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Unconscious mental states

DOI
10.4324/9780415249126-W046-1
DOI: 10.4324/9780415249126-W046-1
Version: v1,  Published online: 1998
Retrieved June 20, 2018, from https://www.rep.routledge.com/articles/thematic/unconscious-mental-states/v-1

Article Summary

Unconscious phenomena are those mental phenomena which their possessor cannot introspect, not only at the moment at which the phenomenon occurs, but even when prompted (‘Do you think/want/…?’). There are abundant allusions to many kinds of unconscious phenomena from classical times to Freud. Most notably, Plato in his Meno defended a doctrine of anamnesis according to which a priori knowledge of, for example, geometry is ‘recollected’ from a previous life. But the notion of a rich, unconscious mental life really takes hold in nineteenth-century writers, such as Herder, Hegel, Helmholtz and Schopenhauer. It is partly out of this latter tradition that Freud’s famous postulations of unconscious, ‘repressed’ desires and memories emerged.

Partly in reaction to the excesses of introspection and partly because of the rise of computational models of mental processes, twentieth-century psychology has often been tempted by Lashley’s view that ‘no activity of mind is ever conscious’ (1956). A wide range of recent experiments do suggest that people can be unaware of a multitude of sensory cognitive factors (for example, pupillary dilation, cognitive dissonance, subliminal cues to problem-solving) that demonstrably affect their behaviour. And Weiskrantz has documented cases of ‘blindsight’ in which patients with damage to their visual cortex can be shown to be sensitive to visual material they sincerely claim they cannot see.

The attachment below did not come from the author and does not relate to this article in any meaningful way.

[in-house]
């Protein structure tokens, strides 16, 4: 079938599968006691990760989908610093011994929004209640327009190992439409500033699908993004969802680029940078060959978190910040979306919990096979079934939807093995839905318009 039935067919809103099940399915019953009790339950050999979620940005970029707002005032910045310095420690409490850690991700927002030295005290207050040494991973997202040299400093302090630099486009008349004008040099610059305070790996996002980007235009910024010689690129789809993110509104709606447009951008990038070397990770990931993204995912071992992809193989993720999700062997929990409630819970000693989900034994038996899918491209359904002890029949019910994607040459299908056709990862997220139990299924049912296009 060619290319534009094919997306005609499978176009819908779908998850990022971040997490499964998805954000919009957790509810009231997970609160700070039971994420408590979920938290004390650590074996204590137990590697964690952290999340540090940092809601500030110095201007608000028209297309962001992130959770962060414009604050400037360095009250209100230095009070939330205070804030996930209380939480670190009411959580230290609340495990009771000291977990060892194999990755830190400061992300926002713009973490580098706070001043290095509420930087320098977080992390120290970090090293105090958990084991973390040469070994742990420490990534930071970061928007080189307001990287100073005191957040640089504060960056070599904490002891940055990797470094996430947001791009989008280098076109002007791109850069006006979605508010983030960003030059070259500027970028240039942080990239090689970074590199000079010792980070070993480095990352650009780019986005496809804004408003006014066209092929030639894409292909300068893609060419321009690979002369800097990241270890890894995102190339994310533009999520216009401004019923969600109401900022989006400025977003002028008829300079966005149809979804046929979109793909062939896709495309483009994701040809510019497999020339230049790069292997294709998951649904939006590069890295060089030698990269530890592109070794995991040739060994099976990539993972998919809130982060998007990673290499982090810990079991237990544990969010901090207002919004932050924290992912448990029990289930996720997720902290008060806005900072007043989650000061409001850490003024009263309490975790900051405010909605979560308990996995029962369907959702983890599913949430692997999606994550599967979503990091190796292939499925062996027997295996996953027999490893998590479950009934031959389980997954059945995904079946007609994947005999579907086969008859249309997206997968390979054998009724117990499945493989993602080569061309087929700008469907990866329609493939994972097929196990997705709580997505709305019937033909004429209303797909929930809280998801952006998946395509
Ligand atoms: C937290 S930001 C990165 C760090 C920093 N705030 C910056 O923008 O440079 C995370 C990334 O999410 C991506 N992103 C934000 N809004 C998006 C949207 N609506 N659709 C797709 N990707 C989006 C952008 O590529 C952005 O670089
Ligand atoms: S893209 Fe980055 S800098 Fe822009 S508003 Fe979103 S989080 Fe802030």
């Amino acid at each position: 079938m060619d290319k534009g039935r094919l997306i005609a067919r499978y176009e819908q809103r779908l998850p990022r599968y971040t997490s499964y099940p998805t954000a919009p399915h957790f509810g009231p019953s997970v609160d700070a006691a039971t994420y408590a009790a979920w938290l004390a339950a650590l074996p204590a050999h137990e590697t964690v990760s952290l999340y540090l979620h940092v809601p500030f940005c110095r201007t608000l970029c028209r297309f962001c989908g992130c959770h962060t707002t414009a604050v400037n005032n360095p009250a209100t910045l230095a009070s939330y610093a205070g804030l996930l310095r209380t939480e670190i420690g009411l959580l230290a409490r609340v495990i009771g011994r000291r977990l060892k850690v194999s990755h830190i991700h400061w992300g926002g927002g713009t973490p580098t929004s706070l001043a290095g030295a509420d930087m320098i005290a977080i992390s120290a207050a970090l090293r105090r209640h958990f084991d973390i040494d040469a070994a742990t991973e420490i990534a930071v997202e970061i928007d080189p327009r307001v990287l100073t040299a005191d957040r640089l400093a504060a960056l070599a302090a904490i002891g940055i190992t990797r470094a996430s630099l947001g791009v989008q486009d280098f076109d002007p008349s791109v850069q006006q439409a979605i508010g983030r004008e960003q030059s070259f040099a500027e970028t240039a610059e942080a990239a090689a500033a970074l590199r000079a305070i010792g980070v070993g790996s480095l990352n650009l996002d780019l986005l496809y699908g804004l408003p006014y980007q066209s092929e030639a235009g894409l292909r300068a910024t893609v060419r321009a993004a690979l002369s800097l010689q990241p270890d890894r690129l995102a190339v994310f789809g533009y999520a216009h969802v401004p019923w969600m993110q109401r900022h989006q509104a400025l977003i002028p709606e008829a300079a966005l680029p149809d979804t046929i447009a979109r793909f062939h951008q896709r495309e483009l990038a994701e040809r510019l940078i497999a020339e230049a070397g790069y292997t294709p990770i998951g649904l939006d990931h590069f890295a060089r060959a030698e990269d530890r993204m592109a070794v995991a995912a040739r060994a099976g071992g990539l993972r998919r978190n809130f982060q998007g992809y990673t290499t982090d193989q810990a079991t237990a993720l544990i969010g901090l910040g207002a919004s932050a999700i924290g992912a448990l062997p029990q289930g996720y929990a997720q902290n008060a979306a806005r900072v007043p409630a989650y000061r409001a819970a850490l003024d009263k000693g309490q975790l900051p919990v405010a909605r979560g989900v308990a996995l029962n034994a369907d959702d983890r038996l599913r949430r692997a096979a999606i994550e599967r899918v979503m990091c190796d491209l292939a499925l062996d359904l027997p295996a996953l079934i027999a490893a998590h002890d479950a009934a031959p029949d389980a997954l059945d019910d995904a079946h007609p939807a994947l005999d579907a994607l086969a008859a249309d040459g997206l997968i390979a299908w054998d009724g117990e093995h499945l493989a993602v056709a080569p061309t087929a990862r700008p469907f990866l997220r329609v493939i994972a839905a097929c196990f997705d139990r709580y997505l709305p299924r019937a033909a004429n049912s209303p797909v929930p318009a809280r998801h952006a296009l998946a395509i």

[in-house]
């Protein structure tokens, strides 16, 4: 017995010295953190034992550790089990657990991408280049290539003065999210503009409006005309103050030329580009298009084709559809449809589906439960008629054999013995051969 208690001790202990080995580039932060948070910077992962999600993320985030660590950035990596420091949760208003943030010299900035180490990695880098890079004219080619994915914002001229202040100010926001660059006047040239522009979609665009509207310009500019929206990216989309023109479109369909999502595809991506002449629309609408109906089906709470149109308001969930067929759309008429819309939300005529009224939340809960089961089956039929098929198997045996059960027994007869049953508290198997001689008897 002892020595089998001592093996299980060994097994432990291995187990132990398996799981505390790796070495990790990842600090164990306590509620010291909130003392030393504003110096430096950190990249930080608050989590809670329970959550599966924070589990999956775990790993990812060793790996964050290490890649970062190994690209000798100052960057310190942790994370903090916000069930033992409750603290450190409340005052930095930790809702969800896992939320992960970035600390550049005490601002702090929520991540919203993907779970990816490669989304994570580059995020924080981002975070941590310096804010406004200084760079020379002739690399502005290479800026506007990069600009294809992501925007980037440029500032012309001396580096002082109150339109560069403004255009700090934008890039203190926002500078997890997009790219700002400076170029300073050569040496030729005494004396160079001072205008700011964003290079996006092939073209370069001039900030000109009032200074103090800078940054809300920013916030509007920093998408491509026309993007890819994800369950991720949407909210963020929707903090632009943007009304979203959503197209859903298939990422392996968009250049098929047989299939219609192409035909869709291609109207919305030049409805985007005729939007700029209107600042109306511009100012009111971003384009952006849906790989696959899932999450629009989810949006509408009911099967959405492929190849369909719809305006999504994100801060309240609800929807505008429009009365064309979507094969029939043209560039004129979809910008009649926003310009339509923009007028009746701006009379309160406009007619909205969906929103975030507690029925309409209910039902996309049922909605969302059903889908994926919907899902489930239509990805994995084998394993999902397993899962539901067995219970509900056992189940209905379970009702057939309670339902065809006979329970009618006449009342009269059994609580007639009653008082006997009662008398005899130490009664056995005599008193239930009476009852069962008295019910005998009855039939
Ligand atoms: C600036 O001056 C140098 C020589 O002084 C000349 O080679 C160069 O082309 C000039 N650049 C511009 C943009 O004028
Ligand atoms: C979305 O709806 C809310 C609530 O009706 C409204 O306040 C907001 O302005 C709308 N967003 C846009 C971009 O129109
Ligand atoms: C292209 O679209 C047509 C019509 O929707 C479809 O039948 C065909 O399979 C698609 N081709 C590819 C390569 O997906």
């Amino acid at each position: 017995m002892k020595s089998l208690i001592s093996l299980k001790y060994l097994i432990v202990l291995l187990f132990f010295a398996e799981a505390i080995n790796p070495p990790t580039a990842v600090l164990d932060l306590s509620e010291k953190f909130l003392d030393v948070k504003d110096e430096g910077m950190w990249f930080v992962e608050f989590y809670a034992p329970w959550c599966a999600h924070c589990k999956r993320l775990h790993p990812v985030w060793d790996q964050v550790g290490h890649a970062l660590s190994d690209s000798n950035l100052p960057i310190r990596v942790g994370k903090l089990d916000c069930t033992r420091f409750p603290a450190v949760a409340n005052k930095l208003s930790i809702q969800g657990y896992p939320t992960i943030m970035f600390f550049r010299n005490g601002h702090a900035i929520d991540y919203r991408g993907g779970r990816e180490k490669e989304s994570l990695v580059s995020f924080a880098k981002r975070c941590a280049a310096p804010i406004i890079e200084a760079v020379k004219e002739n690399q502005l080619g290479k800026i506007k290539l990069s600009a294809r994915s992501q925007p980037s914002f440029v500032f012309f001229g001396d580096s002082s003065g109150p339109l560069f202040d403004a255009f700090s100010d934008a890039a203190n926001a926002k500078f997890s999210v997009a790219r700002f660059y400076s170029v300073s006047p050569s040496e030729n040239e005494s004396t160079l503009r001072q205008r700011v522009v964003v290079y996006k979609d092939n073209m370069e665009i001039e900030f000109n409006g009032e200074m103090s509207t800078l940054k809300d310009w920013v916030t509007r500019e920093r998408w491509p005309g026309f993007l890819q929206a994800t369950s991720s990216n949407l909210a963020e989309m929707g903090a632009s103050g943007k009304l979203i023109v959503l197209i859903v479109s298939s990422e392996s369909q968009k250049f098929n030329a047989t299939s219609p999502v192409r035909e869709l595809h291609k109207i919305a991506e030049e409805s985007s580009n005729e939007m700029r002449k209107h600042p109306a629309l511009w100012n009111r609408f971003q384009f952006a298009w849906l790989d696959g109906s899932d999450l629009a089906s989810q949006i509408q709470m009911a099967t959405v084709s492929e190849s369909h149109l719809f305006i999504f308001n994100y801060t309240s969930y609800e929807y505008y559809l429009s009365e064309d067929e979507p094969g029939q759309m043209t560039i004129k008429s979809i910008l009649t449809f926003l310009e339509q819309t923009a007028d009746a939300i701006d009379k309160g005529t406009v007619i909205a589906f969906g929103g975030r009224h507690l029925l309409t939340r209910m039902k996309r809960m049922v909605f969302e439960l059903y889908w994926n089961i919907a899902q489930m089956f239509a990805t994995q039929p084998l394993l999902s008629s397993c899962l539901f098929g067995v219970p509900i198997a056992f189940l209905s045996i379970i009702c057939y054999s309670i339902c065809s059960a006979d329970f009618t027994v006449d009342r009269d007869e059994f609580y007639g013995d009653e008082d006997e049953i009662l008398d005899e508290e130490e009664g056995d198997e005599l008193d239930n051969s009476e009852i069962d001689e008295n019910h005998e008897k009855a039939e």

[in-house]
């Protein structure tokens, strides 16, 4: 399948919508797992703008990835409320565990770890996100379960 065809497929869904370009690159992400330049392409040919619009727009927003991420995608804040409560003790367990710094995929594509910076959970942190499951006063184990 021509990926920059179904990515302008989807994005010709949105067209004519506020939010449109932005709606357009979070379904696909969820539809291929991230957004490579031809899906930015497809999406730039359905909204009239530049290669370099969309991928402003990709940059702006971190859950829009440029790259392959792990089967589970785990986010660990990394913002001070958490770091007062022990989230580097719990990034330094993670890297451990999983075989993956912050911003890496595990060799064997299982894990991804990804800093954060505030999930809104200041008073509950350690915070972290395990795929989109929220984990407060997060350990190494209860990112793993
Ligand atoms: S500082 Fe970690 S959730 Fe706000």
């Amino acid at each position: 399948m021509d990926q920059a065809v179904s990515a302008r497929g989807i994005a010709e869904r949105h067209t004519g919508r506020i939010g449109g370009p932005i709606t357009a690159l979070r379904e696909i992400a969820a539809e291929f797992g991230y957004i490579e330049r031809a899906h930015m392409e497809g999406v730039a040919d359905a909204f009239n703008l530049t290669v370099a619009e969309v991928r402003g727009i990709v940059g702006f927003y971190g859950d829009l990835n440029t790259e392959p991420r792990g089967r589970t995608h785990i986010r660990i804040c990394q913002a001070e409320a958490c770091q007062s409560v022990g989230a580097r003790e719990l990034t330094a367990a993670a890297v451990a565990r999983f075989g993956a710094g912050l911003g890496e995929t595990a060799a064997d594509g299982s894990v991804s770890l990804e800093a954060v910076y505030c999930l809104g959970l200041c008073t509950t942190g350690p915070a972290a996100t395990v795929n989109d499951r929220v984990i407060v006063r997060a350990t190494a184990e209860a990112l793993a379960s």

The most controversial cases of unconscious phenomena are those which the agent could not possibly introspect, even in principle. Chomsky ascribes unconscious knowledge of quite abstract principles of grammar to adults and even newborn children that only a linguist could infer.

Many philosophers have found these claims about the unconscious unconvincing, even incoherent. However, they need to show how the evidence cited above could be otherwise explained, and why appeals to the unconscious have seemed so perfectly intelligible throughout history.

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Citing this article:
Rey, Georges. Unconscious mental states, 1998, doi:10.4324/9780415249126-W046-1. Routledge Encyclopedia of Philosophy, Taylor and Francis, https://www.rep.routledge.com/articles/thematic/unconscious-mental-states/v-1.
Copyright © 1998-2018 Routledge.

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